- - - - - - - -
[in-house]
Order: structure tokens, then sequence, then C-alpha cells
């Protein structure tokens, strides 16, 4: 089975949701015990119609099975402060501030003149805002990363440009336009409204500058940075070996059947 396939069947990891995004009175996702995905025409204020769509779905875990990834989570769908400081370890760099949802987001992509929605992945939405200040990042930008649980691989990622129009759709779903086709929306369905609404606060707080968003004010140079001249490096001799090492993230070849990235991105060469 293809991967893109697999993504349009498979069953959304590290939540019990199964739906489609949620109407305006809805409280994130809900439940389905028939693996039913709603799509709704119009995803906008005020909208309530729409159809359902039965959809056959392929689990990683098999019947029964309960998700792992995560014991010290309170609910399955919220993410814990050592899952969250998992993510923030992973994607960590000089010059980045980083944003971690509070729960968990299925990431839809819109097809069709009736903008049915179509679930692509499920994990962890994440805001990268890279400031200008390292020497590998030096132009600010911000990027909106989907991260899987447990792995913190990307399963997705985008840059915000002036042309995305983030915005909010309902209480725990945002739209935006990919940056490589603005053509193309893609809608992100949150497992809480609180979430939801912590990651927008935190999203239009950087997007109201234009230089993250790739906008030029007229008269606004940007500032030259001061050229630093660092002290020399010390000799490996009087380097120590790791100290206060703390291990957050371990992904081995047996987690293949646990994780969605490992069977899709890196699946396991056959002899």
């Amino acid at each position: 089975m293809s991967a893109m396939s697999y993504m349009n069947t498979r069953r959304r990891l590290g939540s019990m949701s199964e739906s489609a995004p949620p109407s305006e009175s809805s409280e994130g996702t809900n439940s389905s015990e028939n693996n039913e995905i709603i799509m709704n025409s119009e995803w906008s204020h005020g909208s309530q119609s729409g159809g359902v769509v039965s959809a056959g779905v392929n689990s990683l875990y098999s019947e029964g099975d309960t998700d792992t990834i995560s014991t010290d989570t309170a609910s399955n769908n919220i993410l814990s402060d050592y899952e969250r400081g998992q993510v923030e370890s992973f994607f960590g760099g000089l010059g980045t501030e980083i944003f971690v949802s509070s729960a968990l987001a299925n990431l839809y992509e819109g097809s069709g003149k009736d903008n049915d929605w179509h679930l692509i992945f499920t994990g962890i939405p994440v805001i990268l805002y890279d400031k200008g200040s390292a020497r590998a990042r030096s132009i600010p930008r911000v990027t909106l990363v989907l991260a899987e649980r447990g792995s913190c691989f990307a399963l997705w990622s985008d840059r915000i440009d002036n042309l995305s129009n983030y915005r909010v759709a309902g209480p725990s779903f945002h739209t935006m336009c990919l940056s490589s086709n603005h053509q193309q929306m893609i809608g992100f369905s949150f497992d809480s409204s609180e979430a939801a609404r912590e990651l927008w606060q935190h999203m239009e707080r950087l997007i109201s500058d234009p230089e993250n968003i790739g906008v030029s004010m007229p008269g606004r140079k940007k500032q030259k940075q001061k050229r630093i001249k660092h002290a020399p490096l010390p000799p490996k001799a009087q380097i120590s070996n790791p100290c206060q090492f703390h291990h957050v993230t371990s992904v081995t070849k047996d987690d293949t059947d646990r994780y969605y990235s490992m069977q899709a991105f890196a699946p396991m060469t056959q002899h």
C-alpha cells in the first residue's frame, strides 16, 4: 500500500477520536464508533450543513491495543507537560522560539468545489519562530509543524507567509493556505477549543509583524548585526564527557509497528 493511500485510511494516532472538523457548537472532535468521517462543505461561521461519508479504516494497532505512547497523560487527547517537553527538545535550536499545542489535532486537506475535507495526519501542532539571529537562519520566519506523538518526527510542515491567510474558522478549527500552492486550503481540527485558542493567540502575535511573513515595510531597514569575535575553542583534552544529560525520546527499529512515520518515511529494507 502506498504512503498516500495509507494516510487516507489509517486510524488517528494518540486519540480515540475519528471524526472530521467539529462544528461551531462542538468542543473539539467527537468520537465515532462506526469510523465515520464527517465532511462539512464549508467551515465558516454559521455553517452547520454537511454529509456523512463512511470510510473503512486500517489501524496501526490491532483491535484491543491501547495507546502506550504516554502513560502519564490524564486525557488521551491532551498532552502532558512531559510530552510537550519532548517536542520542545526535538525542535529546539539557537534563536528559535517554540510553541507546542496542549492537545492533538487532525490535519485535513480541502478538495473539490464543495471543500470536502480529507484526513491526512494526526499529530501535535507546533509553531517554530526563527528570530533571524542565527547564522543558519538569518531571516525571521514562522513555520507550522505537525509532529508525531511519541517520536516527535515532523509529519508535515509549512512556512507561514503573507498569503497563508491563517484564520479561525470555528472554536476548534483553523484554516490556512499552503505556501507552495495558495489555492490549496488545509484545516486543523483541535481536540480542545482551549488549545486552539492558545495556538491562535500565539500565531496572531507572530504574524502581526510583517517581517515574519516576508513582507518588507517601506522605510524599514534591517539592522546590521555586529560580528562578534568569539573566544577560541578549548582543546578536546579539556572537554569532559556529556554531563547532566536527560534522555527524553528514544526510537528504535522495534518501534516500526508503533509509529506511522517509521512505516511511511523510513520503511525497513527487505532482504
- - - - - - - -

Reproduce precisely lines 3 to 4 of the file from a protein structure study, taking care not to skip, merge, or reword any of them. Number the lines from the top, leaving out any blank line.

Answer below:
């Protein structure tokens, strides 16, 4: 089975949701015990119609099975402060501030003149805002990363440009336009409204500058940075070996059947 396939069947990891995004009175996702995905025409204020769509779905875990990834989570769908400081370890760099949802987001992509929605992945939405200040990042930008649980691989990622129009759709779903086709929306369905609404606060707080968003004010140079001249490096001799090492993230070849990235991105060469 293809991967893109697999993504349009498979069953959304590290939540019990199964739906489609949620109407305006809805409280994130809900439940389905028939693996039913709603799509709704119009995803906008005020909208309530729409159809359902039965959809056959392929689990990683098999019947029964309960998700792992995560014991010290309170609910399955919220993410814990050592899952969250998992993510923030992973994607960590000089010059980045980083944003971690509070729960968990299925990431839809819109097809069709009736903008049915179509679930692509499920994990962890994440805001990268890279400031200008390292020497590998030096132009600010911000990027909106989907991260899987447990792995913190990307399963997705985008840059915000002036042309995305983030915005909010309902209480725990945002739209935006990919940056490589603005053509193309893609809608992100949150497992809480609180979430939801912590990651927008935190999203239009950087997007109201234009230089993250790739906008030029007229008269606004940007500032030259001061050229630093660092002290020399010390000799490996009087380097120590790791100290206060703390291990957050371990992904081995047996987690293949646990994780969605490992069977899709890196699946396991056959002899």
């Amino acid at each position: 089975m293809s991967a893109m396939s697999y993504m349009n069947t498979r069953r959304r990891l590290g939540s019990m949701s199964e739906s489609a995004p949620p109407s305006e009175s809805s409280e994130g996702t809900n439940s389905s015990e028939n693996n039913e995905i709603i799509m709704n025409s119009e995803w906008s204020h005020g909208s309530q119609s729409g159809g359902v769509v039965s959809a056959g779905v392929n689990s990683l875990y098999s019947e029964g099975d309960t998700d792992t990834i995560s014991t010290d989570t309170a609910s399955n769908n919220i993410l814990s402060d050592y899952e969250r400081g998992q993510v923030e370890s992973f994607f960590g760099g000089l010059g980045t501030e980083i944003f971690v949802s509070s729960a968990l987001a299925n990431l839809y992509e819109g097809s069709g003149k009736d903008n049915d929605w179509h679930l692509i992945f499920t994990g962890i939405p994440v805001i990268l805002y890279d400031k200008g200040s390292a020497r590998a990042r030096s132009i600010p930008r911000v990027t909106l990363v989907l991260a899987e649980r447990g792995s913190c691989f990307a399963l997705w990622s985008d840059r915000i440009d002036n042309l995305s129009n983030y915005r909010v759709a309902g209480p725990s779903f945002h739209t935006m336009c990919l940056s490589s086709n603005h053509q193309q929306m893609i809608g992100f369905s949150f497992d809480s409204s609180e979430a939801a609404r912590e990651l927008w606060q935190h999203m239009e707080r950087l997007i109201s500058d234009p230089e993250n968003i790739g906008v030029s004010m007229p008269g606004r140079k940007k500032q030259k940075q001061k050229r630093i001249k660092h002290a020399p490096l010390p000799p490996k001799a009087q380097i120590s070996n790791p100290c206060q090492f703390h291990h957050v993230t371990s992904v081995t070849k047996d987690d293949t059947d646990r994780y969605y990235s490992m069977q899709a991105f890196a699946p396991m060469t056959q002899h």